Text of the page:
3. James should note that it is not at all necessary to subscribe to a moral standard to a) have the capability to make a judgment concerning whether something abides by that moral standard or not and b) determine that something does or does not abide by that standard or not. I am not a Muslim, nor do I subscribe to Islamic moral standards, but I know enough about Islam to be able to determine if a book is respectful of Islamic morals or not. What this discussion has revealed quite clearly is that many fans of the genre lack both the moral knowledge and intellectual capacity to participate in a rational discussion of the subject. This is why their arguments in attempted defense of the state of the genre have been so uniformly irrelevant; lacking the ability to see color, they have nothing to offer in a discussion of whether the painter would have done better to consider using a different color palette.

4. The irrelevance of the moral argument obviously removes the foundation for the accusation of moral cowardice.

5. James wrote in a subsequent comment: “If my argument (and it is one out of many issues I have with this post) is so obviously wrong, then show me. A decline to do so reads as an inability to do so, however you dress it up as disinterest with my ability to comprehend your obvious superiority. Again, quote my argument and dismember it. If you can prove me wrong I think I could admit it, but all you have done is again and again in different ways call me names and assert your intellectual superiority. I would ask you to stop embarrassing yourself but you seem hellbent on proving yourself superior (in any way possible), and in doing so you have only proven your need to feel superior. Quote the argument!” Once more, it should be clear to all and sundry that I have no need to feel intellectually superior, since it happens to be an observable fact that I can demonstrate at will. The fact that I often don’t bother to address an invalid or irrelevant argument should never be confused with an inability to do so. I trust James will feel entirely satisfied that his argument has been quoted in full and dismembered, as per his request.

Taxes and diversity

Newsflash: people don’t like them:

St. Louis is losing residents, according to U.S. Census figures released Thursday, and the population decline goes deeper than being another blow to the proud city’s image.
The drop will mean a financial loss that could cost the already cash-strapped Gateway City millions of dollars. Figures from the 2010 census were a bitter disappointment, as the city’s population dipped to 319,294. That’s down more than 29,000 – a staggering 8 percent – from 2000.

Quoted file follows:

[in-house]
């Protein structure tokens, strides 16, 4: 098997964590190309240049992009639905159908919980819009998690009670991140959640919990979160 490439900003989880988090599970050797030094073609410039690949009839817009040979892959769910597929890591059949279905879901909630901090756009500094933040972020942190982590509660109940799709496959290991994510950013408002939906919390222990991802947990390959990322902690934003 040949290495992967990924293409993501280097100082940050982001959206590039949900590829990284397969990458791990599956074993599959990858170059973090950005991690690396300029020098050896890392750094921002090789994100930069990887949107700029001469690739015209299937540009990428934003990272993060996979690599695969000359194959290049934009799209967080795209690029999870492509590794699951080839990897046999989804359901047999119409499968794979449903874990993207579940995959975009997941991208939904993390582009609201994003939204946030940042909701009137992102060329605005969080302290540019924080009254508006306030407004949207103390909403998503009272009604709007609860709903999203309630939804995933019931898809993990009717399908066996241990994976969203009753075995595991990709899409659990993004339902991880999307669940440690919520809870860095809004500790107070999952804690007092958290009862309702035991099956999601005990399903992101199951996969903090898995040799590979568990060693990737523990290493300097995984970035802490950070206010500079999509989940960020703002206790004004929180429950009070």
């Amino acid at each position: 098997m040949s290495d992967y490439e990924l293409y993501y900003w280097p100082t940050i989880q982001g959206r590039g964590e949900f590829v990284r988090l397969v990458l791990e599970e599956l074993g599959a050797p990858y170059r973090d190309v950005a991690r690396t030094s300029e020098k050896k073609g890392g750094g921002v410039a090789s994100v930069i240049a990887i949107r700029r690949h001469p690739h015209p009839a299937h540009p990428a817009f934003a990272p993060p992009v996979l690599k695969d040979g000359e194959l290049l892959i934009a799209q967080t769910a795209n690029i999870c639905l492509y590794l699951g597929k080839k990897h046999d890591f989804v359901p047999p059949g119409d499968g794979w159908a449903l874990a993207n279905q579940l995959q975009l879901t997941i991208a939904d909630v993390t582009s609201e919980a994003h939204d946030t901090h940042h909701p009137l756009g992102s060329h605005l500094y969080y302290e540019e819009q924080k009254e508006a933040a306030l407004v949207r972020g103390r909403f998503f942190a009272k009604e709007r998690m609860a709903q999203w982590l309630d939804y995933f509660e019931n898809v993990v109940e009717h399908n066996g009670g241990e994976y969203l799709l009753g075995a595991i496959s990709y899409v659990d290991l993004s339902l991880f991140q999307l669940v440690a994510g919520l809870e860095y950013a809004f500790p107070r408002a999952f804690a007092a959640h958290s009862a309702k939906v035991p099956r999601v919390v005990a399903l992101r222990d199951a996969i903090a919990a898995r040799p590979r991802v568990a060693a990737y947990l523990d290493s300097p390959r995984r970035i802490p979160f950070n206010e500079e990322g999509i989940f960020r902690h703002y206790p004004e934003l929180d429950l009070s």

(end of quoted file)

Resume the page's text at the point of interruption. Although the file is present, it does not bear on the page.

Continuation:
The social planners can show multiracial socializing on every commercial, television show, and music video they like, but that’s never going to overcome basic biological preferences. As times get harder, the need for tight-knit communities will spring to the fore and that’s when the forced vibrancy will start to turn increasingly ugly. Remember, it wasn’t that long ago that the French were drowning Algerians in the Seine. And the people most responsible for the bloodshed won’t be those fighting it out, but those who consciously encouraged the creation of the multi-ethnic societies in full knowledge of the historical record.

Modern chivalry is dead

And a good riddance to it. Guy Ritchie is an early nominee for Man of the Year.

When a man sees a woman in trouble it is usually polite to help her out but for one English gent his manners seemed to have failed him last night. As Guy Ritchie was leaving Claridges hotel a woman stumbled on a plant pot and tumbled to the ground, but the director did little but smile at her plight. In fact, although the woman fell directly in front of him, he failed to help her out and merely pointed towards her with a grin before walking around her and carrying on his way home.

Chivalry in the modern sense presumes that women are of intrinsically more value to men. This was true when most Western women were serious about fulfilling their primary role as propagators of mankind. But since women have by and large abandoned that role and given priority to their self-esteem, education, and occupation instead, there is no longer any justification for chivalric behavior applied broadly to the female sex in general. Each woman must be judged worthy or unworthy of such treatment on her own merits, and in the absence of any information, the assumption must be that she is unworthy.

My habit is to treat women as they wish to be treated. If a woman insists that she is equal to me, then I will show her no more favor or mercy than I would show a man. Pay for yourself, defend yourself, and get your own damn door. If, on the other hand, a woman indicates that she subscribes to traditional and unequal standards, I am pleased to show her with all the conventional courtesy that was previously provided to all the members of the erstwhile “fair sex”. Barring any indications to the contrary, I assume that a woman I don’t know is an equalitarian and treat her accordingly.

In the days of yore, the correct response to a woman in minor distress was to go to her assistance. These days, the proper response is to simply proceed with the mission. With a snort of amused contempt, of course, if you feel so moved.